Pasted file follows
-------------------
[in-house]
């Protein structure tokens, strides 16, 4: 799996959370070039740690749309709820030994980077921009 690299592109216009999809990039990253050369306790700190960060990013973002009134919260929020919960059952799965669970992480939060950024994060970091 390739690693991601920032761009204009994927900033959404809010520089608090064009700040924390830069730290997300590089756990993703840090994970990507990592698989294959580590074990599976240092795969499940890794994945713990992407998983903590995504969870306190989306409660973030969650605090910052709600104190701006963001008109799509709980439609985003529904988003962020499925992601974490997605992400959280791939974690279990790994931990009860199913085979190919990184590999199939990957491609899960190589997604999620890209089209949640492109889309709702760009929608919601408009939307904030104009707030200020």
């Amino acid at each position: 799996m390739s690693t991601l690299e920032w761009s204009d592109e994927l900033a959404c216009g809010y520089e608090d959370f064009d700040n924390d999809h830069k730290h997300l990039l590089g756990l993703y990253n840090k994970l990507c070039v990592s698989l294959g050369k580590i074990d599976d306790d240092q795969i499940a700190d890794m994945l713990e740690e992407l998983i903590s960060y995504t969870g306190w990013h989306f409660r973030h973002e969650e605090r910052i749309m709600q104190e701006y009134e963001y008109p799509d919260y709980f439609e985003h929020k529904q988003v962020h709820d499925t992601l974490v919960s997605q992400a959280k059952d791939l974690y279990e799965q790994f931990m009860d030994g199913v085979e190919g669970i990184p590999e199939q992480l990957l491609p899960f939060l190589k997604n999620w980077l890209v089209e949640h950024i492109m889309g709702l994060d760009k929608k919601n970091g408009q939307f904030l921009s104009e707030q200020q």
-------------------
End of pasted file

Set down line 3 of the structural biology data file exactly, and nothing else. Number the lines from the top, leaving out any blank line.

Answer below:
């Amino acid at each position: 799996m390739s690693t991601l690299e920032w761009s204009d592109e994927l900033a959404c216009g809010y520089e608090d959370f064009d700040n924390d999809h830069k730290h997300l990039l590089g756990l993703y990253n840090k994970l990507c070039v990592s698989l294959g050369k580590i074990d599976d306790d240092q795969i499940a700190d890794m994945l713990e740690e992407l998983i903590s960060y995504t969870g306190w990013h989306f409660r973030h973002e969650e605090r910052i749309m709600q104190e701006y009134e963001y008109p799509d919260y709980f439609e985003h929020k529904q988003v962020h709820d499925t992601l974490v919960s997605q992400a959280k059952d791939l974690y279990e799965q790994f931990m009860d030994g199913v085979e190919g669970i990184p590999e199939q992480l990957l491609p899960f939060l190589k997604n999620w980077l890209v089209e949640h950024i492109m889309g709702l994060d760009k929608k919601n970091g408009q939307f904030l921009s104009e707030q200020q």